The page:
Heyward wowing Chicago Cubs with ability, smarts
Spring training had barely begun, and it seemed Jason Heyward already had won the "wow" factor in Cubs camp.
And it wasn't just for his physical baseball abilities, which are very impressive.
"Awesome," said first baseman Anthony Rizzo. "He's very advanced with everything. He sees everything. He watches everything. He pays attention to everything, which in my opinion is not easy to do.
"Baseball smart. He's five steps ahead of the game, anticipating this, anticipating moves off the bench -- 'Why would you throw that guy this pitch in this situation? -- little things that are really hard to explain to an outsider."
In another word: wow.
That kind of talk in the sports world has been reserved for a select few. Wayne Gretzky in hockey and Lionel Messi in soccer come to mind as having a sixth sense. As great as Gretzky was and Messi is, neither man possessed Heyward's physical stature of 6-feet-5 and 245 pounds.
"What impresses me about him is that he's a complete baseball player," said Cubs manager Joe Maddon. "Again, I think people get hung up on batting average and all this other stuff a little bit too much, although I think he's going to hit for really high numbers in all the necessary areas as he moves it along.
"He's a really good outfielder. He throws really well. He runs great routes. He's communicative on defense. He's one of the best baserunners in the National League, actually maybe the best. Offensively, he has an eye at the plate. He knows how to look over a pitch. I think he's shown power in the past. You're going to see it again. The average is going to really climb."
For his six-year career -- five with the Braves and last year with the Cardinals -- Heyward has a batting line of .268/.353/.431 with 97 home runs and 352 RBI. With the Cardinals, he went .293/.359/.439 with 13 homers and 60 RBI. He enjoyed his biggest power production with the Braves in 2012, when he hit 27 homers, drove in 82 and had an OPS of .814.
In December, the Cubs made Heyward their signature off-season acquisition, awarding him an eight-year contract worth $184 million.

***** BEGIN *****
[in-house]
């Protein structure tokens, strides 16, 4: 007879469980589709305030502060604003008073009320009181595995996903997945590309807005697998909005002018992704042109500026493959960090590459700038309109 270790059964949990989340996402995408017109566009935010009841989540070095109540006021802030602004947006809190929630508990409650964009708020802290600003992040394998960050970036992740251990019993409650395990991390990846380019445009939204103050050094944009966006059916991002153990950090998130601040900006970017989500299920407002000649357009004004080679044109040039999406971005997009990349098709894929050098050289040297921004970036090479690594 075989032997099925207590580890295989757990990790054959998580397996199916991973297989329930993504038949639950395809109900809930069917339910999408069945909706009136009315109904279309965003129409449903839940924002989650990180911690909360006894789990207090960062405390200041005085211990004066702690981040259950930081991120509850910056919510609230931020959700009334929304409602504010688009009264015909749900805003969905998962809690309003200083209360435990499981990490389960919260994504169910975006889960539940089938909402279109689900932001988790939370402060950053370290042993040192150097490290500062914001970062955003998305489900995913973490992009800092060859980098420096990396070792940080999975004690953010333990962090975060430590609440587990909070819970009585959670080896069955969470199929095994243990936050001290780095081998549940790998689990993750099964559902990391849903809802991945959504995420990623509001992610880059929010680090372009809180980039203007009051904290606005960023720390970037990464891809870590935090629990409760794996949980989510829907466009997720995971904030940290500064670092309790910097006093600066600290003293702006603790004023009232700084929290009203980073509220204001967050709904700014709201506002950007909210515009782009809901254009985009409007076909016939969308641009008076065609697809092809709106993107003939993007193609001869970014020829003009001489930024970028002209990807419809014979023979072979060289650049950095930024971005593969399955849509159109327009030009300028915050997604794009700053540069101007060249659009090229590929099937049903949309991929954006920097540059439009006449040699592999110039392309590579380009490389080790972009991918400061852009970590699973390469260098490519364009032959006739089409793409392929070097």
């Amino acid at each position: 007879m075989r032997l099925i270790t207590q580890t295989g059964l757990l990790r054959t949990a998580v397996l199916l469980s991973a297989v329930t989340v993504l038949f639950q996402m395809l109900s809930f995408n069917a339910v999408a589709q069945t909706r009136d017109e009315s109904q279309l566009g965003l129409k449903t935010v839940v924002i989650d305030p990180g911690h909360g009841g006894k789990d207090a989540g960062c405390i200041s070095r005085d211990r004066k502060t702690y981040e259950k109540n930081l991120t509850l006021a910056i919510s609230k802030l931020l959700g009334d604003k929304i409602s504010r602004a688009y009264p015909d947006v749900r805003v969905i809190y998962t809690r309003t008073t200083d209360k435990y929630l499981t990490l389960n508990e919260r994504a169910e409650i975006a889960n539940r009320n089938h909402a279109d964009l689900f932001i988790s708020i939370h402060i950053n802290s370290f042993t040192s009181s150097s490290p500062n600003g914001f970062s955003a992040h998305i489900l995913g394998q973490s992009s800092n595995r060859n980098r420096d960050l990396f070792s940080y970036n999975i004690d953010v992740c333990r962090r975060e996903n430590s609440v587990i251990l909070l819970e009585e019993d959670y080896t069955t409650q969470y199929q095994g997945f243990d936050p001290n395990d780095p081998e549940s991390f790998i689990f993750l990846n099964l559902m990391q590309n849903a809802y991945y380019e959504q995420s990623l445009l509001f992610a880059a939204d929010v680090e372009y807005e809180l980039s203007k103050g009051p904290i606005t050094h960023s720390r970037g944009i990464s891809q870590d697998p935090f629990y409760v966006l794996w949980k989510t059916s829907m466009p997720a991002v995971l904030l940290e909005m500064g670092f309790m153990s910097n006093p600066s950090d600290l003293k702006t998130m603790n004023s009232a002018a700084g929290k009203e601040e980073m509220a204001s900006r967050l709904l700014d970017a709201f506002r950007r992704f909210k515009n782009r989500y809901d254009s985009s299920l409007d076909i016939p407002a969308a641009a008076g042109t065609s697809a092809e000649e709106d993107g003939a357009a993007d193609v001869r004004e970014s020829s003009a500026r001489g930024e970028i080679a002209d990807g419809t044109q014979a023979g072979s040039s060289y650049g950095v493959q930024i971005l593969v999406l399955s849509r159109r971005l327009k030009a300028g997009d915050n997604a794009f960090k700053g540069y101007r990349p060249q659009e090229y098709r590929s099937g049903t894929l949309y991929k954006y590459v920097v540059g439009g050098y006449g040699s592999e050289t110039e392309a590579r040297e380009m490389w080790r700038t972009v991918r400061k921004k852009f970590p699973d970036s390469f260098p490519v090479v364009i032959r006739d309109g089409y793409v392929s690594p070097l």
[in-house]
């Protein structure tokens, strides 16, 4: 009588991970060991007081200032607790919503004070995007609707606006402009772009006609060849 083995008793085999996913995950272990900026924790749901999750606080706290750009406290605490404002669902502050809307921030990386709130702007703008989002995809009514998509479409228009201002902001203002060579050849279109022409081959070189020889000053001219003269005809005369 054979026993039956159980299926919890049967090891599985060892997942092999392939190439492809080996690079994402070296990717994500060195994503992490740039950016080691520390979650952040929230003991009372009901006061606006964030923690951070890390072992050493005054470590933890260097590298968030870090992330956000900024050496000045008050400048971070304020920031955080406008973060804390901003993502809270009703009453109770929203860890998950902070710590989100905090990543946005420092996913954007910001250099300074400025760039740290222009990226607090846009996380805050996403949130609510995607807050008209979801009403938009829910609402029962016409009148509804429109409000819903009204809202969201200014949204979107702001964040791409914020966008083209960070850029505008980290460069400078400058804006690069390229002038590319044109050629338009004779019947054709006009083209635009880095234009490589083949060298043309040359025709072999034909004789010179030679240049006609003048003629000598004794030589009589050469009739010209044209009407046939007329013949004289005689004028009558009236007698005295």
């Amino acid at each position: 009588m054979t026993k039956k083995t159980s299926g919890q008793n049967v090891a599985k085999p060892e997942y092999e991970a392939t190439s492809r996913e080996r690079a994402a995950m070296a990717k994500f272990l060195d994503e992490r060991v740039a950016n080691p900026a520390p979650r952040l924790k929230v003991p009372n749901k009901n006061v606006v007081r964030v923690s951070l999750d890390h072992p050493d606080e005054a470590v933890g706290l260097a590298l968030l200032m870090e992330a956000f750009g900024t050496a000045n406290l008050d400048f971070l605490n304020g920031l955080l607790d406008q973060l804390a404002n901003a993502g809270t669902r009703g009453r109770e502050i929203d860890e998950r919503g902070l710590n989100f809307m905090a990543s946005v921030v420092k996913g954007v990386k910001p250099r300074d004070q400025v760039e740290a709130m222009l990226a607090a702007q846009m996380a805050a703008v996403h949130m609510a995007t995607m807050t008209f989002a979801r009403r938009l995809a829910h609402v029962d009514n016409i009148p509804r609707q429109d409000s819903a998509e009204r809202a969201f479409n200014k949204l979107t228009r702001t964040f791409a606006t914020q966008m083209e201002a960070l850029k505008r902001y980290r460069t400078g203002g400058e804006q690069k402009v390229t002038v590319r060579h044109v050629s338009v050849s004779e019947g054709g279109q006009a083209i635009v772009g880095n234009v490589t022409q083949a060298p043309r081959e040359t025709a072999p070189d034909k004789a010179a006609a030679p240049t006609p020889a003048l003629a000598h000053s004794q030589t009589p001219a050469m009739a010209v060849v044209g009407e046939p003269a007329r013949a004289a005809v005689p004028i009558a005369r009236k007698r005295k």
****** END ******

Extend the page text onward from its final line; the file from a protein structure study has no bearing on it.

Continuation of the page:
Heyward is aware of what his teammates and manager have been saying about him.
"I hope they're saying nice things, but I'm not asking them to say any of those," he said. "It's cool. It's awesome. We've competed against each other, some of these guys. Some of these guys, we've played together. They just love me as a person. That's what's cool.
"For me, how can I help my team win? That's the number I care about, the 'W' at the end of the year. I'm still trying to be a part of that team that wins the last game on the field. That's your goal every day throughout the year. Whatever number it takes to get that done, I look up at the end of the year and see what that looks like. You see guys have a career year and the team doesn't make the playoffs -- that's not remembered. You can say, 'Go put up some numbers,' but where is your team going to be at the end of the year? They just want to know if you went as far as you could as a group."
As far as his baseball smarts, Heyward said they developed early, and I asked him if they are learned or innate.
"I would say both," he said. "I was fortunate enough to be taught the game, kind of where everyone needs to be on the field. I'm left-handed so that puts me at four positions only, or five, if you're counting pitching. You just need to understand the game, where your shortstop needs to be, where your second baseman needs to be, where the catcher's looking to be. Before the pitch is made, where are you going to go with the ball if this happens?
"Those things, I was just fortunate enough to be taught at 7-8 years old. I feel like that's helped me grow into myself and into some of the ability I have. Experience at this level, obviously, is going to be the best teacher. You're not going to learn to play this game at this level other than doing so."
Heyward credits good parenting and a youth coach, Ricky Archer, whom he said helped him develop his baseball skills.
"He let us run out to any position, sometimes just to have fun," Heyward recalled. "He taught us that. He also taught us how to compete the right way, how to do cutoffs and relays, the position you need to have your hands in and your feet in and how to move to the ball. Things like that, I was able to learn early. And I love to practice. So I feel like it just stuck with me. It's always grown with me in essence."
Although Heyward has spent six years in the big leagues, he's only 26 years old. He's one day younger than Rizzo, who has been touted as one of the Cubs' "core" of young players.
Somehow, he appears much older, much more mature, than his age might suggest.
"My family did a great job," he said. "My parents were very supportive. I've got a great support system in that sense. Other than that, I've just been doing it for a little bit now."
The notion that Heyward is only 26 but seems older amuses his new manager.
"The biggest thing with this guy is don't forget he's 26 years of age," Maddon said. "That really baffles me sometimes. He's not 33, and he has this huge body of work. He's 26, and he's arrived at this level of baseball mental maturity, which I think is outstanding.
"Prior to acquiring him, I had a chance to talk to him on the phone, and we had a really good conversation. It revealed to me a lot of what I thought I was seeing, and it was -- a very thoughtful, intellectual kind of baseball player."
So what are Maddon's plans for handling Heyward?
"Set him free, man," he said. "Let him go. Have good conversations with him, understand what he's trying to do out there. Who would not want to work with an athlete like that? Oh my God. That is exactly what you're looking forward to working with. He's bright and he's engaging and he's fun. He's got all this stuff. He's been good for a lot of the guys in the clubhouse already."
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